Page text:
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Others

Most of us know that if we eat our fruit and veggies, exercise often, and avoid smoking, we have a better chance of living longer and healthier lives. But your doctor may not have told you that regularly giving to others should perhaps be added to that healthy checklist. We are hard-wired for face-to-face contact that includes lots of touch, eye contact, and smiles. Such interactions release a hormone called oxytocin, which helps us to bond and care for others, and also helps us to handle stress better.
If you want to live forever, I can’t help you with that. But if you want to live a longer, happier, and healthier life, take all the usual precautions that your doctor recommends, and then … get out there and share your time with those who need it. That’s the caring cure.
EverydayHealth.com

We care for others as a natural part of who we are, but not to the point where we are harming ourselves, or enabling others in destructive behavior.
We do not try to fix others, only they can do that. If we find we keep trying to fix the world, we should recognize our behavior as harmful to ourselves and others.
Compassion can be gentle, or at times very difficult, direct and seemingly harsh. We need to learn to say no to our obsessions, and unhealthy requests or demands from others.
If we seem to be doing well, it is useful to extend our well-being to someone whom it may help, which enlarges our sense of well-being also. If we are emotionally engaged in a painful time, we can realize what is bringing us pain, work on letting go of our obsession, mainly by engaging in healthy activities for ourselves, AND getting out of ourselves to help someone else. This could be simply having a kind word for someone who is hurting.

“City people adjust to the constant demands of urban life by reducing their involvement with others,” the researcher concluded. But some people seem to be more other-oriented than others regardless of the situation. People who feel in control of what happens in their lives and who have little need for approval from others are the most likely to help others.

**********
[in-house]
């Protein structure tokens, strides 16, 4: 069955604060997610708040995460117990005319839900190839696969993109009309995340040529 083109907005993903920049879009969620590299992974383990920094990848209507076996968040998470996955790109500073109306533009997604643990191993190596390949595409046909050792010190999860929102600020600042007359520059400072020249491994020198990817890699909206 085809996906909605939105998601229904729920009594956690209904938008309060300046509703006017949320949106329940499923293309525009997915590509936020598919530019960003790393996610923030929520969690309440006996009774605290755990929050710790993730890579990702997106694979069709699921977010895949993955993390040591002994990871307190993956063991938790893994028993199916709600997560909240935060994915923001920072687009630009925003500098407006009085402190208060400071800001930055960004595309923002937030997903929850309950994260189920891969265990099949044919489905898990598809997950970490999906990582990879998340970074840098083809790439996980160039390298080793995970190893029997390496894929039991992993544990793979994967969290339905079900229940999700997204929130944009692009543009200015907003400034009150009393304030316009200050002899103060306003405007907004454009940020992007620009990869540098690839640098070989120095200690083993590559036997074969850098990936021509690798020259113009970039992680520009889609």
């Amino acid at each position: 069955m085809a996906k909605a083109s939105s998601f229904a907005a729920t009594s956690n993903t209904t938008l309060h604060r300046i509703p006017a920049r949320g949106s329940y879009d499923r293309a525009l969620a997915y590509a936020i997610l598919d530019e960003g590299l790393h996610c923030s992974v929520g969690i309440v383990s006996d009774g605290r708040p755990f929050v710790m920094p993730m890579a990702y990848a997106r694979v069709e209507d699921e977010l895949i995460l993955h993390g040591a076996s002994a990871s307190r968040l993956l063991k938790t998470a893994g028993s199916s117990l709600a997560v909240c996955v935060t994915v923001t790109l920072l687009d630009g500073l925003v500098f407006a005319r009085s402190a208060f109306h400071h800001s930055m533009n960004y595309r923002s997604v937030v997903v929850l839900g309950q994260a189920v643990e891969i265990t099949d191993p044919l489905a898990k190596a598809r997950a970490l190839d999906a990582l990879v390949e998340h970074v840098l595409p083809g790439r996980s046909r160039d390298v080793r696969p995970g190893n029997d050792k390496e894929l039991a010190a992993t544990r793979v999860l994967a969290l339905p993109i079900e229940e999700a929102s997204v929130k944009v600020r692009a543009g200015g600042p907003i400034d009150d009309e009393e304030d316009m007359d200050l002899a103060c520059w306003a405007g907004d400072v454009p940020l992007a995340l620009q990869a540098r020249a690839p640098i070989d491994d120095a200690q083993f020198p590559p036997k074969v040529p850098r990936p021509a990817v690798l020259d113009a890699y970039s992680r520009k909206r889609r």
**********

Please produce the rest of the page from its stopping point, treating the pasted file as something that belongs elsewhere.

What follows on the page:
They have a positive view of people in general, they are concerned about others’ welfare and they take personal responsibility for how other people are doing.
“It’s difficult to lead a competitive, individualistic life”-as we’re raised to do in American society “without devaluing others to some extent,”.

I think it’s part of human nature to feel the impulse to ease the suffering of other living beings. When Eckhart Tolle woke up and realized that everything he had ever desired existed right here in the present moment. He suddenly knew he was valuable, worthy, and didn’t have to do anything to earn that grace. At some point, a pure impulse to share with others the bliss of what he was experiencing in the present moment motivated him to write The Power of Now, and A New Earth.

Within the family of recovery that I am connected with, I will not act to degrade anyone else, but act to support them and thus myself. In recovery meetings I may be inspired to have a greater awareness of the importance of being kind and patient with others, sharing my difficulties and solutions since that is what we have specifically gathered for. I then begin to take my elevated state of awareness into all aspects of my life. I learn to be responsible for my actions and that I am responsible for at least not doing harm to others. If I truly wish to grow and flourish in life, I begin to actively be mindful of how I might be helpful. In recovery we learn to move from isolation and selfishness,- being aggressive or fearful,- into a more open and aware mindset of others and their struggles. We are able to see “them” as nothing different from ourselves and we wish to act to help alleviate the pain.
We learn to act appropriately for the environment that we are in, and that we have an active role, a responsibility, in determining that it is a healthy environment.

The definition of love in Buddhism is: Wanting others to be happy.
The ordinary term of love is usually about attachment, more or less successful relationships and sex; all of which are rarely without self-interest. Instead, in Buddhism it refers to detachment and the unselfish interest in others’ welfare.
“If you light a lamp for someone else it will also brighten your path.”

Our ordinary nature is what suffers, and we can deal with this by being mindful. We can stop and take a breath, we unite mind and body. We can touch into the hardened or inflamed part, the aggressive or fearful part that is suffering, with kindness and recognize that it is part of us that is causing suffering, We care about it and are ready to let it go, to transform it through our kindness to ourselves. Breathe into it, let it dissipate, and feel the spaciousness and ability to expand our consciousness to others occur.

Then he asked for the grace to bring love, forgiveness — and joy to every human being he could. That he might be able to find some of these treasures too — he would try to do so by what he called self-forgetting. — He thought it better to give comfort than to receive it, better to understand than to be understood, better to forgive than to be forgiven. – – – St. Francis Prayer

You can only find the peace within yourself, to the degree that you desire and work for bringing peace to others.

Always make an effort to be kind. Not manipulative – Kind.

How do you fill your bucket? One drop at a time.
The journey of a thousand miles begins with one step.
“The great arises out of small things that are honored and cared for.”
Heart Of Recovery web site – fcheartofrecovery.com

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